Our doctors at this time were Dr. Sibert and Dr. Gillen. The former came from Deanville and the latter, Hudson, and shortly after Dr. Powers and Dr. Bradford came. The post office was at Lusch’s Grove and was kept by Aug. Lusch, but after a time it was moved into a building put up by Mrs. Townsend on Main street and she was appointed postmistress. About this time a church organization was formed. Mr. Bissell came up from Traer and held meetings in different buildings that were being built and a Sunday school was started also. They were soon circulating a subscription paper for funds to start a Congregational church. At a meeting held later they perfected a permanent organization with John Porterfield and Andrew Wilson as trustees and a little later with Mr. Martin as pastor.
About this time a number from Traer came here to locate. Mr. Shortress, in the jewelry business; Mr. Benedict, as a druggist, and Mr. Bryson as agent for the railroad, a position which he held for a long time.
I do not remember the first birth in our town, but I think the first death, with the exception of Mr. Mundt, was a child of Wm. Bracken’s. We had to go by the way of the Peterson place and up south of where McCullough’s now live in order to get to the cemetery. Andrew Wilson died and was buried at Traer. He had erected a house on the corner of Broad street where Mr. John Wilson now resides. Mr. Martin, the pastor, built the one north of Mr. Wilson’s which was formerly occupied by Herman Miller. John Porterfield also built a house on the lot William Cook now owns. Houses were going up steadily in all parts of the town and towards fall a number of buildings on Broad street, among them being Sauer Bros.’ hardware store which Mr. Glines now occupies, also Rouse & Wheeler. Otto Kerchoff moved his meat market around also. It was the old post office building that Mr. Salt and myself occupied at one time. About this time the Reinbeck Herald was started by F. B. Hand.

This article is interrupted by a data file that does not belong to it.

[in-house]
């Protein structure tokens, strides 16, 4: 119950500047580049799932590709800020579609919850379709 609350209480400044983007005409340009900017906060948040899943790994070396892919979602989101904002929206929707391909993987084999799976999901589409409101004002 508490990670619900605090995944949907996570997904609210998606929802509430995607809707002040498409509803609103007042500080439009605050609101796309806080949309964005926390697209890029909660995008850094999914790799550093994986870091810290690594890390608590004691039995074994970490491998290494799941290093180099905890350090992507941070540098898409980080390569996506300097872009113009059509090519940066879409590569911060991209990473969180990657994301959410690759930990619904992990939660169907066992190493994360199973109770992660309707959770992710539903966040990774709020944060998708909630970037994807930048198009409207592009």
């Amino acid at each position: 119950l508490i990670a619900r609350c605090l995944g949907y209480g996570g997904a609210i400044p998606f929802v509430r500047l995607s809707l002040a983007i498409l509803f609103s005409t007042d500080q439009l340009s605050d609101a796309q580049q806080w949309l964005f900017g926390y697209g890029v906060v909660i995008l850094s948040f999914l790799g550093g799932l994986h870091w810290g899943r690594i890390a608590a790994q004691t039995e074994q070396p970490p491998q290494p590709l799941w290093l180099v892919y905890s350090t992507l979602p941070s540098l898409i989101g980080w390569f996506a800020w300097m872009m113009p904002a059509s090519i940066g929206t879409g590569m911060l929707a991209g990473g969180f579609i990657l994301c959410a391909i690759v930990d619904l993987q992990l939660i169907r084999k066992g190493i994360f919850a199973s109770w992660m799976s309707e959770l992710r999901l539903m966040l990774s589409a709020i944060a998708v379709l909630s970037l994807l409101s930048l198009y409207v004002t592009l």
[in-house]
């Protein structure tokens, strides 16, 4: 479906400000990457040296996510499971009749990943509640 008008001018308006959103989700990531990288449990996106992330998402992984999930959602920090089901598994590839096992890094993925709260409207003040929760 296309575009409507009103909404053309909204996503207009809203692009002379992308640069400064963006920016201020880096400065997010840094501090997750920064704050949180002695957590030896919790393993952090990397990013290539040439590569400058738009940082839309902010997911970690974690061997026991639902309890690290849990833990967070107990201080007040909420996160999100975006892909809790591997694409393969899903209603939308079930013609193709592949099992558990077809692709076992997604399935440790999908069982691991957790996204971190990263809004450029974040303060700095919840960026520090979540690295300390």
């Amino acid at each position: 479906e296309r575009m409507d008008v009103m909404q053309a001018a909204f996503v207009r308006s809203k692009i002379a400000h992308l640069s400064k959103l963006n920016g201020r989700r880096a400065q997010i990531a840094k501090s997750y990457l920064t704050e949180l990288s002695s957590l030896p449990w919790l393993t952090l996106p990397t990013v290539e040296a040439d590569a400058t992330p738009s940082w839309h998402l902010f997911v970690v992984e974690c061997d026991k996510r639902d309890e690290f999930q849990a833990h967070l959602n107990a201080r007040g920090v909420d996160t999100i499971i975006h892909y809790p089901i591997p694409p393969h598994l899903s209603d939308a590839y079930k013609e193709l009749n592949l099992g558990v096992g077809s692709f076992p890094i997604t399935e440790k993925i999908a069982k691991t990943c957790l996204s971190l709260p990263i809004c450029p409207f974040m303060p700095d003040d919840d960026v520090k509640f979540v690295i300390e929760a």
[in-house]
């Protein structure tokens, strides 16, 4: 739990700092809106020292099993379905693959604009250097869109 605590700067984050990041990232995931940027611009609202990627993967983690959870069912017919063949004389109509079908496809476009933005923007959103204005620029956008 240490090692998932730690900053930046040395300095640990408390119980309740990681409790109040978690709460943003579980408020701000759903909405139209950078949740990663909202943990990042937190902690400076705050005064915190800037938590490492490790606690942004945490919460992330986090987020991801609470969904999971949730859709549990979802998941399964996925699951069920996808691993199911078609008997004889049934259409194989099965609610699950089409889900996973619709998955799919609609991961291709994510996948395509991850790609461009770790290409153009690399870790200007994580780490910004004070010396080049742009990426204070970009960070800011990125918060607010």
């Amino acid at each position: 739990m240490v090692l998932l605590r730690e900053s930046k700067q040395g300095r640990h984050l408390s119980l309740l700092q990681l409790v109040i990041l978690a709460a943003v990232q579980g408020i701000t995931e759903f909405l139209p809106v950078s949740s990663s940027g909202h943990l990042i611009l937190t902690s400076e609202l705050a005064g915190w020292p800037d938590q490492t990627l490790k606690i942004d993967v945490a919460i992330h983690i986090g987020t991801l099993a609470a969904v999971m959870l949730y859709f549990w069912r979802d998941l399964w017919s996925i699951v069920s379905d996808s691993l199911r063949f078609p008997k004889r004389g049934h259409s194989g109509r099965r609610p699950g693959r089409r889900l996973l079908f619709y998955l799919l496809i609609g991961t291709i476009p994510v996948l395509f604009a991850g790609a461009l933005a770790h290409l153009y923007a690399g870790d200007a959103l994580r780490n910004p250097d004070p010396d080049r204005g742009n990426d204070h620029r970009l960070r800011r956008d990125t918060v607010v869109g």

After the death of Mr. Wilson I was chosen as one of the trustees of the Congregational church in his place. There were a number of men from Traer who assisted in the financing of the church. Mrs. De Wolf was one of the ladies who first started to organize the Sunday school. Mr. Marble, of Holland, came down here a number of times and held meetings in different buildings. The Methodists had now begun their church organization and were getting ready to build at this time. Brooks & Moore Bros. bank was built with Taylor Moore as cashier and C. Brintnell as assistant. A. Brannaman built an office on the lot next to Boggs & Connors on Main street. This building I afterwards bought from Mr. Brannaman and moved it onto my lot next to my store and rented it for a milliner store.
The next thing of especial interest was our first election for mayor. The Democrats nominated Truman Pierce and the Republicans nominated Thomas Salt. The election was very exciting and very close. If I remember rightly Charley Merrill’s vote decided the election. There were but a few votes difference between them and the Republicans had got Charley into a barn and had him washing a buggy and brought him in just before the polls closed and Mr. Salt was elected the first mayor of Reinbeck.
I think our first marshal was George Depew. One time the boys played a practical joke on him in order to have some fun. At this time our well and our water take were located near Mrs. Slessor’s and Peter Sieh’s places, in the middle of the street and water was pumped into the tank by a wind mill. There was a platform quite high up around it. The boys fixed a dummy and fastened it onto this platform with a string to hold it up with. In the meantime someone had told Depew that some one had been trying to injure the water tank or pump and that he had better look out a little. We did not have any lamp up there and it was quite dark at night. One of the boys hid behind the tank the next night where he could get hold of the string. Another boy went down town and told Mr. Depew that someone was trying to wreck the water works and that he had better hurry up there. He grabbed his revolver and ran as fast as he could. When he got there he espied the man on the platform and ordered him to come down but he didn’t stir. He shot at him and the man came down. Mr. Depew did not stop to look at the man but ran down town as fast as he could go saying that he had shot a man at the tank and for them to get a doctor as quick as they could. A crowd got a light and went along with him but Depew could not find any man.